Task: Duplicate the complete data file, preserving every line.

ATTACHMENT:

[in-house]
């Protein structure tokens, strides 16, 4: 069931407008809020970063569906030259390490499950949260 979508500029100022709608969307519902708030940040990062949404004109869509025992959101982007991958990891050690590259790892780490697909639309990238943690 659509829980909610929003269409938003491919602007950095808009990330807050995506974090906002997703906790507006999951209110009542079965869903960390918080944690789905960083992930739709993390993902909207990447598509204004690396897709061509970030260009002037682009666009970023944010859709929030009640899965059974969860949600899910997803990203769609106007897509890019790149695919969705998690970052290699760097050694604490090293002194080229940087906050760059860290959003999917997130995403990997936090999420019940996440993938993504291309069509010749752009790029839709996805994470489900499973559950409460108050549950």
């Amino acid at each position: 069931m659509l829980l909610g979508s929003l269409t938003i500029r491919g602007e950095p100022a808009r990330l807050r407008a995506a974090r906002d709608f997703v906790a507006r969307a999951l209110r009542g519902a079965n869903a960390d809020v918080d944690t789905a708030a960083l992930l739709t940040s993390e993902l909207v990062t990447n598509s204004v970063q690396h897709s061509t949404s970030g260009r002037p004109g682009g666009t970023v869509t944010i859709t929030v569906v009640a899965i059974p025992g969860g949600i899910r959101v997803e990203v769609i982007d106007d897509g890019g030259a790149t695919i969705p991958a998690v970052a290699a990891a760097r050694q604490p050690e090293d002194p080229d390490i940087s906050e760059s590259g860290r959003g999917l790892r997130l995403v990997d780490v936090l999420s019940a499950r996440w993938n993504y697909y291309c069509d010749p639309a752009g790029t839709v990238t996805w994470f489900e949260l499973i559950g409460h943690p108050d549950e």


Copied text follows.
[in-house]
């Protein structure tokens, strides 16, 4: 069931407008809020970063569906030259390490499950949260 979508500029100022709608969307519902708030940040990062949404004109869509025992959101982007991958990891050690590259790892780490697909639309990238943690 659509829980909610929003269409938003491919602007950095808009990330807050995506974090906002997703906790507006999951209110009542079965869903960390918080944690789905960083992930739709993390993902909207990447598509204004690396897709061509970030260009002037682009666009970023944010859709929030009640899965059974969860949600899910997803990203769609106007897509890019790149695919969705998690970052290699760097050694604490090293002194080229940087906050760059860290959003999917997130995403990997936090999420019940996440993938993504291309069509010749752009790029839709996805994470489900499973559950409460108050549950």
């Amino acid at each position: 069931m659509l829980l909610g979508s929003l269409t938003i500029r491919g602007e950095p100022a808009r990330l807050r407008a995506a974090r906002d709608f997703v906790a507006r969307a999951l209110r009542g519902a079965n869903a960390d809020v918080d944690t789905a708030a960083l992930l739709t940040s993390e993902l909207v990062t990447n598509s204004v970063q690396h897709s061509t949404s970030g260009r002037p004109g682009g666009t970023v869509t944010i859709t929030v569906v009640a899965i059974p025992g969860g949600i899910r959101v997803e990203v769609i982007d106007d897509g890019g030259a790149t695919i969705p991958a998690v970052a290699a990891a760097r050694q604490p050690e090293d002194p080229d390490i940087s906050e760059s590259g860290r959003g999917l790892r997130l995403v990997d780490v936090l999420s019940a499950r996440w993938n993504y697909y291309c069509d010749p639309a752009g790029t839709v990238t996805w994470f489900e949260l499973i559950g409460h943690p108050d549950e």